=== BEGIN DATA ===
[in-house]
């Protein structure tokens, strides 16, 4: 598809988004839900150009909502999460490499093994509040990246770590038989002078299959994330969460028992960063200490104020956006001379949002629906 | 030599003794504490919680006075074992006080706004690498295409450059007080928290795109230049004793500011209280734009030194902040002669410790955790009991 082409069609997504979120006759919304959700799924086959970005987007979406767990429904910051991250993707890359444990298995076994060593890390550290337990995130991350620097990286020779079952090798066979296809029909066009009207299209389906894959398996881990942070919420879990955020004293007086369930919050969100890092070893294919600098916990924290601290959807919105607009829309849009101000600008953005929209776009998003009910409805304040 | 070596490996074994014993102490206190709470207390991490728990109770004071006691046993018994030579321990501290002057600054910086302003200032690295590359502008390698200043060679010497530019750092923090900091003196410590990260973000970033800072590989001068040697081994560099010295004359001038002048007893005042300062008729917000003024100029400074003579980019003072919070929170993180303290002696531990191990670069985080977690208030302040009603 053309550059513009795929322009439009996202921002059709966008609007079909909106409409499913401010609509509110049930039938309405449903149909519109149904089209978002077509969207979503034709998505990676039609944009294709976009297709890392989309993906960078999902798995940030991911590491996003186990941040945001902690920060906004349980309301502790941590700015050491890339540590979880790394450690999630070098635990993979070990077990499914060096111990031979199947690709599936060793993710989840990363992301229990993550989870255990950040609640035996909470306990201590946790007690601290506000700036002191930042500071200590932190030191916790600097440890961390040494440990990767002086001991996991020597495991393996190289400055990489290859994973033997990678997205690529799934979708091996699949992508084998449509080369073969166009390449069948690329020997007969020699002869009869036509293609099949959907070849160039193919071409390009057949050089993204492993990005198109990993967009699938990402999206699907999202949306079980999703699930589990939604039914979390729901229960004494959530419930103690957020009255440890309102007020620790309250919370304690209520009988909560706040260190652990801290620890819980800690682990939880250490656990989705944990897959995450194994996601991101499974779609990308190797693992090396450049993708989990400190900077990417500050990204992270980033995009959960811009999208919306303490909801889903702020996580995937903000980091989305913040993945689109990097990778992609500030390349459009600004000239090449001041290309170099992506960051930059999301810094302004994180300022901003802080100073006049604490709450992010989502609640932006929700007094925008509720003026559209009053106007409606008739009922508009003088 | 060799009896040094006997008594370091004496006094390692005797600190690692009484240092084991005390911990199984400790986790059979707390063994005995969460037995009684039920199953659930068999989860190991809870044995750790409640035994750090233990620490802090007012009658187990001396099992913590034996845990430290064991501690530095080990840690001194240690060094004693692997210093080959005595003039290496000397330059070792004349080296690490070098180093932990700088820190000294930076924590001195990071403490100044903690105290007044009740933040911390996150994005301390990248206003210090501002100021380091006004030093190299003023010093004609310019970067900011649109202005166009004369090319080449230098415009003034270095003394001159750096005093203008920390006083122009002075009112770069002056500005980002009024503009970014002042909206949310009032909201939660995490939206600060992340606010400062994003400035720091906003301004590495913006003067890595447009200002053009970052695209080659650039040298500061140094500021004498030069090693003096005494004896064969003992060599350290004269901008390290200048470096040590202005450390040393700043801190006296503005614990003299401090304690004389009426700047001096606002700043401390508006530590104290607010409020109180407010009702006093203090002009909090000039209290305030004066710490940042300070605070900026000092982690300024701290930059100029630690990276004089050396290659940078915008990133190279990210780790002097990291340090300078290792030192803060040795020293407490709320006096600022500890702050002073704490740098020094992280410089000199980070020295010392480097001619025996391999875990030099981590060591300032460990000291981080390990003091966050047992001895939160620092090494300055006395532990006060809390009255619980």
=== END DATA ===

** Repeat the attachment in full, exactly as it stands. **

[in-house]
């Protein structure tokens, strides 16, 4: 598809988004839900150009909502999460490499093994509040990246770590038989002078299959994330969460028992960063200490104020956006001379949002629906 | 030599003794504490919680006075074992006080706004690498295409450059007080928290795109230049004793500011209280734009030194902040002669410790955790009991 082409069609997504979120006759919304959700799924086959970005987007979406767990429904910051991250993707890359444990298995076994060593890390550290337990995130991350620097990286020779079952090798066979296809029909066009009207299209389906894959398996881990942070919420879990955020004293007086369930919050969100890092070893294919600098916990924290601290959807919105607009829309849009101000600008953005929209776009998003009910409805304040 | 070596490996074994014993102490206190709470207390991490728990109770004071006691046993018994030579321990501290002057600054910086302003200032690295590359502008390698200043060679010497530019750092923090900091003196410590990260973000970033800072590989001068040697081994560099010295004359001038002048007893005042300062008729917000003024100029400074003579980019003072919070929170993180303290002696531990191990670069985080977690208030302040009603 053309550059513009795929322009439009996202921002059709966008609007079909909106409409499913401010609509509110049930039938309405449903149909519109149904089209978002077509969207979503034709998505990676039609944009294709976009297709890392989309993906960078999902798995940030991911590491996003186990941040945001902690920060906004349980309301502790941590700015050491890339540590979880790394450690999630070098635990993979070990077990499914060096111990031979199947690709599936060793993710989840990363992301229990993550989870255990950040609640035996909470306990201590946790007690601290506000700036002191930042500071200590932190030191916790600097440890961390040494440990990767002086001991996991020597495991393996190289400055990489290859994973033997990678997205690529799934979708091996699949992508084998449509080369073969166009390449069948690329020997007969020699002869009869036509293609099949959907070849160039193919071409390009057949050089993204492993990005198109990993967009699938990402999206699907999202949306079980999703699930589990939604039914979390729901229960004494959530419930103690957020009255440890309102007020620790309250919370304690209520009988909560706040260190652990801290620890819980800690682990939880250490656990989705944990897959995450194994996601991101499974779609990308190797693992090396450049993708989990400190900077990417500050990204992270980033995009959960811009999208919306303490909801889903702020996580995937903000980091989305913040993945689109990097990778992609500030390349459009600004000239090449001041290309170099992506960051930059999301810094302004994180300022901003802080100073006049604490709450992010989502609640932006929700007094925008509720003026559209009053106007409606008739009922508009003088 | 060799009896040094006997008594370091004496006094390692005797600190690692009484240092084991005390911990199984400790986790059979707390063994005995969460037995009684039920199953659930068999989860190991809870044995750790409640035994750090233990620490802090007012009658187990001396099992913590034996845990430290064991501690530095080990840690001194240690060094004693692997210093080959005595003039290496000397330059070792004349080296690490070098180093932990700088820190000294930076924590001195990071403490100044903690105290007044009740933040911390996150994005301390990248206003210090501002100021380091006004030093190299003023010093004609310019970067900011649109202005166009004369090319080449230098415009003034270095003394001159750096005093203008920390006083122009002075009112770069002056500005980002009024503009970014002042909206949310009032909201939660995490939206600060992340606010400062994003400035720091906003301004590495913006003067890595447009200002053009970052695209080659650039040298500061140094500021004498030069090693003096005494004896064969003992060599350290004269901008390290200048470096040590202005450390040393700043801190006296503005614990003299401090304690004389009426700047001096606002700043401390508006530590104290607010409020109180407010009702006093203090002009909090000039209290305030004066710490940042300070605070900026000092982690300024701290930059100029630690990276004089050396290659940078915008990133190279990210780790002097990291340090300078290792030192803060040795020293407490709320006096600022500890702050002073704490740098020094992280410089000199980070020295010392480097001619025996391999875990030099981590060591300032460990000291981080390990003091966050047992001895939160620092090494300055006395532990006060809390009255619980």